Reynolds, Peter. The Dot. Cambridge, MA: Candlewick, 2003. Print.

Sketchnotes, Doodles and Visual Thinking Jam – #GaETC2014

Jill Gough (@jgough) and Shelley Paul (@lottascales) are facilitating a session entitled Sketchnotes, Doodles & Visual Thinking Jam at the  Georgia Educational Technology Conference.

The provocation:

How might we incorporate symbols and doodles (“on paper” and digitally) in order to better express ideas, and summarize/synthesize our learning and reflections? How might notetaking become more personal, visual, brain-compatible and shareable across networks? Come join an introduction, conversation, exploration and practice session to learn and share about the “doodle revolution” and how we might grow ourselves and our learners through visual thinking?

The plan:

The norms:

  • I can talk about what I know, and I can talk about what I don’t know.
  • I can be brave, vulnerable, kind, and considerate to myself and others while learning.
  • I can learn from mistakes, and I can celebrate what I thought before and now know.

The slide deck:

The sketchbook handout:

photo[1]

The reflection:  Connect, Extend, Challenge

    • How do these ideas connect to what you already know?
    • What new ideas did you get that extend or push your thinking in new directions?
    • What is now a challenge for you to get your mind around? What questions, wonderings, and puzzles do you now have?

[Cross posted on Finding the Signal]

Visual Note Taking – Join the Doodle Revolution, #GISAConference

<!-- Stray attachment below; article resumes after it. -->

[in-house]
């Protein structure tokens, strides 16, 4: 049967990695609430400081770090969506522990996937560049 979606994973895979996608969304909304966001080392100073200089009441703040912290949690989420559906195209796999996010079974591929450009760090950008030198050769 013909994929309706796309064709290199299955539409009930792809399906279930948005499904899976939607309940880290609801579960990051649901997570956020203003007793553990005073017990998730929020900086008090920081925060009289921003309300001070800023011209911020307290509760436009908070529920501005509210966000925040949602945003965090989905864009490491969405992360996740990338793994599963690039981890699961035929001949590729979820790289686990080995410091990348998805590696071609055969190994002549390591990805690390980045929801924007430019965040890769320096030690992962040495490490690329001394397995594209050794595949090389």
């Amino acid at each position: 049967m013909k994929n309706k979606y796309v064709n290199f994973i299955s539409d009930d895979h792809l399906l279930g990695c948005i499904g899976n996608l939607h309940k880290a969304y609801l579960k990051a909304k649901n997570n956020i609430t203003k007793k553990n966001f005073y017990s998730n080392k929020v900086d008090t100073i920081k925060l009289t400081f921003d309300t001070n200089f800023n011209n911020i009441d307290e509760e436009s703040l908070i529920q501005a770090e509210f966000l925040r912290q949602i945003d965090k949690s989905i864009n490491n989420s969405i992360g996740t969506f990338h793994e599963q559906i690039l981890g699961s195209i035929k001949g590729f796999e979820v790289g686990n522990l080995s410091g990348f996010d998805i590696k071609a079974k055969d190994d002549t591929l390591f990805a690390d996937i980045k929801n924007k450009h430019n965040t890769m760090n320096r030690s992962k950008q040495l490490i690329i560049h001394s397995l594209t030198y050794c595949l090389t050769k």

Jill Gough (@jgough) and Shelley Paul (@lottascales) are facilitating a session entitled Visual Note Taking – Join the Doodle Revolution at the 2014 Georgia Independent School Association (GISA) conference.

The provocation:

How might note taking become more active, personal, brain-compatible and shareable? How might we incorporate symbols and doodles to improve listening, better express ideas, summarize/synthesize learning and make connections? Join a conversation and practice session to explore how we might grow ourselves and our learners through doodling and visual thinking.

The plan:

The norms:

  • I can talk about what I know, and I can talk about what I don’t know.
  • I can be brave, vulnerable, kind, and considerate to myself and others while learning.
  • I can learn from mistakes, and I can celebrate what I thought before and now know.

The slide deck:

The sketchbook handout:

IMG_5680

The reflection:  Connect, Extend, Challenge

    • How do these ideas connect to what you already know?
    • What new ideas did you get that extend or push your thinking in new directions?
    • What is now a challenge for you to get your mind around? What questions, wonderings, and puzzles do you now have?

[Cross posted on Finding the Signal]

Be the world to someone…Save the shoes…

Connecting dots:

Watch…

Connect to…

Mark Bezos:

Don’t wait…If you have something to give, give it now…Every day offers us an opportunity to affect [a life]…Get in the game…Save the shoes…

I am here by Peter Reynolds:

To the world you may be one person, but to one person you may be the world.